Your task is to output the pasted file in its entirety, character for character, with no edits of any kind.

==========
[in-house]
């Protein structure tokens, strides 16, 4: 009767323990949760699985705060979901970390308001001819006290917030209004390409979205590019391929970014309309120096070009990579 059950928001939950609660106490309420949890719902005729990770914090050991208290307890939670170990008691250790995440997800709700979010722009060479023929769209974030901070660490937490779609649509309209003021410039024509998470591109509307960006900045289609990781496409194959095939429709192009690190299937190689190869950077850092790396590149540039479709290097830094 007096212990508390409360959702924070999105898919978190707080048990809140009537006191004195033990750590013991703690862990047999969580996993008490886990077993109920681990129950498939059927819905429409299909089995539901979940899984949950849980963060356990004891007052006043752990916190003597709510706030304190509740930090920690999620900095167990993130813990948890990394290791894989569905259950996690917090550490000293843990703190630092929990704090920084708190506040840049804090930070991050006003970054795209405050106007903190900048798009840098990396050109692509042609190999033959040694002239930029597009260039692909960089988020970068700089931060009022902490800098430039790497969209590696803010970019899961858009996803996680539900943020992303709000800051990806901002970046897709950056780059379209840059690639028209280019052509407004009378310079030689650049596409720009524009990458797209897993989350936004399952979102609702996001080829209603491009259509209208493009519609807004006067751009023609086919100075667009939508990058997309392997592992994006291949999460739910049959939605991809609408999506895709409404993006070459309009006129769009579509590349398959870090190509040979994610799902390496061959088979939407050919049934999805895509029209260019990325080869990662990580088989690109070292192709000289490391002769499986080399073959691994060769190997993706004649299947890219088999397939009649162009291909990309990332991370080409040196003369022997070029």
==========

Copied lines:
[in-house]
């Protein structure tokens, strides 16, 4: 009767323990949760699985705060979901970390308001001819006290917030209004390409979205590019391929970014309309120096070009990579 059950928001939950609660106490309420949890719902005729990770914090050991208290307890939670170990008691250790995440997800709700979010722009060479023929769209974030901070660490937490779609649509309209003021410039024509998470591109509307960006900045289609990781496409194959095939429709192009690190299937190689190869950077850092790396590149540039479709290097830094 007096212990508390409360959702924070999105898919978190707080048990809140009537006191004195033990750590013991703690862990047999969580996993008490886990077993109920681990129950498939059927819905429409299909089995539901979940899984949950849980963060356990004891007052006043752990916190003597709510706030304190509740930090920690999620900095167990993130813990948890990394290791894989569905259950996690917090550490000293843990703190630092929990704090920084708190506040840049804090930070991050006003970054795209405050106007903190900048798009840098990396050109692509042609190999033959040694002239930029597009260039692909960089988020970068700089931060009022902490800098430039790497969209590696803010970019899961858009996803996680539900943020992303709000800051990806901002970046897709950056780059379209840059690639028209280019052509407004009378310079030689650049596409720009524009990458797209897993989350936004399952979102609702996001080829209603491009259509209208493009519609807004006067751009023609086919100075667009939508990058997309392997592992994006291949999460739910049959939605991809609408999506895709409404993006070459309009006129769009579509590349398959870090190509040979994610799902390496061959088979939407050919049934999805895509029209260019990325080869990662990580088989690109070292192709000289490391002769499986080399073959691994060769190997993706004649299947890219088999397939009649162009291909990309990332991370080409040196003369022997070029």